Edward Norton & Bruce Willis Interview For Wes Anderson’s ‘Moonrise Kingdom’
‘Moonrise Kingdom’ is the new movie directed by two-time Academy Award-nominated filmmaker Wes Anderson (The Royal Tenenbaums, Fantastic Mr. Fox, Rushmore). Set on an island off the coast of New England in the summer of 1965, ‘Moonrise Kingdom’ tells the story of two 12-year-olds who fall in love, make a secret pact, and run away together into the wilderness. As various authorities try to hunt them down, a violent storm is brewing off-shore – and the peaceful island community is turned upside down in every which way. Bruce Willis plays the local sheriff, Captain Sharp. Edward Norton is a Khaki Scout troop leader, Scout Master Ward. Bill Murray and Frances McDormand portray the young girl’s parents, Mr. and Mrs. Bishop. The cast also includes Tilda Swinton, Jason Schwartzman, and Bob Balaban; and introduces Jared Gilman and Kara Hayward as Sam and Suzy, the boy and girl. Released on May 25th, ‘Moonrise Kingdom’ marks Wes Anderson’s (The Royal Tenenbaums, Fantastic Mr. Fox, Rushmore) first live-action film since 2007′s ‘The Darjeeling Limited.’
How was it for you joining this world of Wes Anderson, with this particular story?
Bruce Willis: I found it really refreshing to be directed, to be asked to perform the part in a really specific way, the way that Wes saw the character. In a world where there’s a lot of films where you don’t rehearse, no one really talks to you about it. It was so nice to be asked to work in a certain way. ‘Moonrise Kingdom’ is about love, it’s about new love, and young love, and love that has gotten mixed up and messed up….and is on fire, and nobody knows how to get the fire out. It’s all still the same story about how everybody needs to be loved, in some way. Even the cops (laughs).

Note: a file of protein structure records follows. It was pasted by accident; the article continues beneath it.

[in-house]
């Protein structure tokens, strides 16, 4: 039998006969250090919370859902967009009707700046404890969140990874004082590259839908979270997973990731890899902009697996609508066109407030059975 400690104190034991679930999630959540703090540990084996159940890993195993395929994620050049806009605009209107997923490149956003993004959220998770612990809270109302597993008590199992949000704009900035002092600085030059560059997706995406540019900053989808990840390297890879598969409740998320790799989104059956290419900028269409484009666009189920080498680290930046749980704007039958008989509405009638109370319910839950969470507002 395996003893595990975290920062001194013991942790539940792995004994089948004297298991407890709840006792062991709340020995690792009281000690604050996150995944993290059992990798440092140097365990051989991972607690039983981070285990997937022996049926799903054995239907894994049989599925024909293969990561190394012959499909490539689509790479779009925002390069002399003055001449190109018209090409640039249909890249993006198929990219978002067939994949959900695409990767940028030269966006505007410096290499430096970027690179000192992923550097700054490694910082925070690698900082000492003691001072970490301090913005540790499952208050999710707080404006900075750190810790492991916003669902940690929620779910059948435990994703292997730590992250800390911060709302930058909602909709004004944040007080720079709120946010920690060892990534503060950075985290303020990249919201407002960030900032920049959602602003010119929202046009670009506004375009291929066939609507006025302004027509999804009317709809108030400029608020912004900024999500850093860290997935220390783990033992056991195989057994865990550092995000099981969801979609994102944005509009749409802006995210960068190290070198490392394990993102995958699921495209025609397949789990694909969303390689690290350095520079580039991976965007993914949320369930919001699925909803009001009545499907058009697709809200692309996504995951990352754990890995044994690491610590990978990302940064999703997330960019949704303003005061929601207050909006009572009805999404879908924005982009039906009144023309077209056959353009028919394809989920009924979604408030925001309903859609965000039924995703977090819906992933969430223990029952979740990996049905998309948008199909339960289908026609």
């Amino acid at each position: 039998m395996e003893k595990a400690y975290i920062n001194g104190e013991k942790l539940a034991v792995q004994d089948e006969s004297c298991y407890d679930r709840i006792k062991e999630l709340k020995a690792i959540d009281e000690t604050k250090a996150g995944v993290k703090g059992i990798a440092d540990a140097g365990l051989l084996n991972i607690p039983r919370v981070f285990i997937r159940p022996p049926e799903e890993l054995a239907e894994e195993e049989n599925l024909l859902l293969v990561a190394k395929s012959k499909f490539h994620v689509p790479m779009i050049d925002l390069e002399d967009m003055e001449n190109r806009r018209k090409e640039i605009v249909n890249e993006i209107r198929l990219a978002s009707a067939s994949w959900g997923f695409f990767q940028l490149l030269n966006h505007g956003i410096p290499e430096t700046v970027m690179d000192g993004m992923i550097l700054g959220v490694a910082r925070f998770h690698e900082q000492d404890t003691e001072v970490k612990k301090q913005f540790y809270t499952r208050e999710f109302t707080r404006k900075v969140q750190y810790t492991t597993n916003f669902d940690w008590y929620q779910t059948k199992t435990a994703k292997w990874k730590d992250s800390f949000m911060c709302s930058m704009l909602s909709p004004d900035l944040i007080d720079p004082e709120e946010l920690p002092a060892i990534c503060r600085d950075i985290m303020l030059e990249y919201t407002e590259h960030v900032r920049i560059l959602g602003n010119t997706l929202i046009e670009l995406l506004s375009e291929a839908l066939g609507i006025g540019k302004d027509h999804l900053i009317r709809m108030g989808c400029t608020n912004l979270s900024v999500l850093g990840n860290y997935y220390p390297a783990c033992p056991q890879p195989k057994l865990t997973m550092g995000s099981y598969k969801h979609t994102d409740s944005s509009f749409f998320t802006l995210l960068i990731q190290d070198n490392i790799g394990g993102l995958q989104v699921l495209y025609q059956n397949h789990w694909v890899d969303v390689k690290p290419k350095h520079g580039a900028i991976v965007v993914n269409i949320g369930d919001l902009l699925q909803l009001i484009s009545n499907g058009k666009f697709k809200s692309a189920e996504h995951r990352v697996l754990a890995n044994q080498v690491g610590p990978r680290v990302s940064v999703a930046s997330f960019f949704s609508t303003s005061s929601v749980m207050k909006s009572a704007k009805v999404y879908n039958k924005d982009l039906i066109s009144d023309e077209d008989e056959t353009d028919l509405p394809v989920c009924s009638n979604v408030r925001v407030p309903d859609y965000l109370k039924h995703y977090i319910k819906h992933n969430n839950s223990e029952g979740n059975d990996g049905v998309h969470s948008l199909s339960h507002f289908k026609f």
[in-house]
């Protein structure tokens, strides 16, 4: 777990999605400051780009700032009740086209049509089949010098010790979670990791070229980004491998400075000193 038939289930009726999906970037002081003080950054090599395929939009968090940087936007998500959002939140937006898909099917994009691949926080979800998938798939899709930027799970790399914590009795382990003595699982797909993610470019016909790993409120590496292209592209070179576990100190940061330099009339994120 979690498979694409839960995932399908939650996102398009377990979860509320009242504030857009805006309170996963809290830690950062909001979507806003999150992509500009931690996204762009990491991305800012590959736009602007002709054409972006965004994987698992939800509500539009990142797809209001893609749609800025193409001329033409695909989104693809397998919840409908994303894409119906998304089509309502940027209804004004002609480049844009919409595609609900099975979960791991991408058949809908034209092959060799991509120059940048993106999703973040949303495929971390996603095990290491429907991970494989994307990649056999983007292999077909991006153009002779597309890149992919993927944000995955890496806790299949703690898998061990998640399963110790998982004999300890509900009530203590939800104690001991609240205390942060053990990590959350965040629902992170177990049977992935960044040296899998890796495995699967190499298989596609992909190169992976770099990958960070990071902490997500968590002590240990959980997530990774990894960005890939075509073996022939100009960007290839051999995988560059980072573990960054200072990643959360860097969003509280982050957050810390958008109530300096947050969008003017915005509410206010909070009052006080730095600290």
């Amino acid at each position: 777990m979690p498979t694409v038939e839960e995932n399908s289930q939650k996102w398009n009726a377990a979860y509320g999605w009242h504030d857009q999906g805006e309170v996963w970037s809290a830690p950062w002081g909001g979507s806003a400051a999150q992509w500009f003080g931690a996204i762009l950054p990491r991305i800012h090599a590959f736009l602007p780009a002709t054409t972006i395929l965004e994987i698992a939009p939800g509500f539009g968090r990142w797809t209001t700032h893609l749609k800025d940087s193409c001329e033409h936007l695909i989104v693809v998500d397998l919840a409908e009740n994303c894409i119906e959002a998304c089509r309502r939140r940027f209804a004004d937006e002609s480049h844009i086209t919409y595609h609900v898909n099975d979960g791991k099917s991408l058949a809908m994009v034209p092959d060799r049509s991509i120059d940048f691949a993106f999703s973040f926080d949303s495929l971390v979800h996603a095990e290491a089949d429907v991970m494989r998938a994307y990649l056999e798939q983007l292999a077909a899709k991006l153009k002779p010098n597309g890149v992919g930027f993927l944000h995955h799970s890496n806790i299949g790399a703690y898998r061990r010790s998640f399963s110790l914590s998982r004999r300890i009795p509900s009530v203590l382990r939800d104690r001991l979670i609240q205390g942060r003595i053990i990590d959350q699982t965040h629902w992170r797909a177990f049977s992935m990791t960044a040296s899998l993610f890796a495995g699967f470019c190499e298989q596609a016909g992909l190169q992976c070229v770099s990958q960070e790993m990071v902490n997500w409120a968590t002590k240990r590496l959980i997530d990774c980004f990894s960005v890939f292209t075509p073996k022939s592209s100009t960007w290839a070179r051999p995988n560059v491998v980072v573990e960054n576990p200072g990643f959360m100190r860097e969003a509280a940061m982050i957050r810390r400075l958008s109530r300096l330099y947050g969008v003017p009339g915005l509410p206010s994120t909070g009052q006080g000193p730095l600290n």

Over the years, Wes Anderson has established a great stable of acting talent that join him in many of his film. How was it for you joining that in ‘Moonrise Kingdom’?
Edward Norton: It’s a dream to be in a company of actors. I think all us started out reading about Orson Wells and his Mercury Theatre, the group theatre. Any of those great ensembles that worked together, there’s a romance to that when you’re an actor, I used to dream a lot about how fun it would be to be in a troop like that. I think Wes has obviously over the years put together one of the great troops in modern cinema. And all actors want to be in it (laughs), I think every actor sees Wes Anderson’s new film come out and goes, “Oh God, that would have been so fun!” Then it turns out it is, which is surprising because you never know how making a movie is ever going to be. It turns out working with Wes is kind of like summer camp, and I think Wes plays the role that my character plays in ‘Moonrise Kingdom’ – the scout troop leader, marching us through our skills, heading off on an adventure. It was completely delightful, just a completely delightful experience.
I can imagine it being pretty unique as well?
Edward Norton: It’s fun to have a lot of the trappings that start to surround movies taken away. Wes had us all doing our own hair and makeup, costumes, coming to set in vans together. There was no trailers. It was kind of everything you love about it when you’re a kid and you have your own video camera in your backyard. Just a great spirit and great fun to be included in Wes’ still growing company.
Set in 1965, in the pre-Vietnam War America, there’s some great interactions between the adults and children?
Bruce Willis: Yeah. What Wes makes in this film look really simple is directing and trying to tell a story through almost 60 young kids, that just seemed like they had been acting their whole lives. He just makes it look effortless. We were standing in the middle of fields, trying to not get bitten by ticks, and it’s a difficult task to keep everybody herded in and really focused on the story. Somehow….and quite possibly because many of us knew what 1965 looked like, and lived through that, and knew what came after that. So there is a kind of doomed feeling in the adults in the film. Maybe that was just me, but Frances McDormand is the real backbone of this film, she really holds it together and she really held the kids together. She’s great in this film, REALLY strong. That mother figure was just right.
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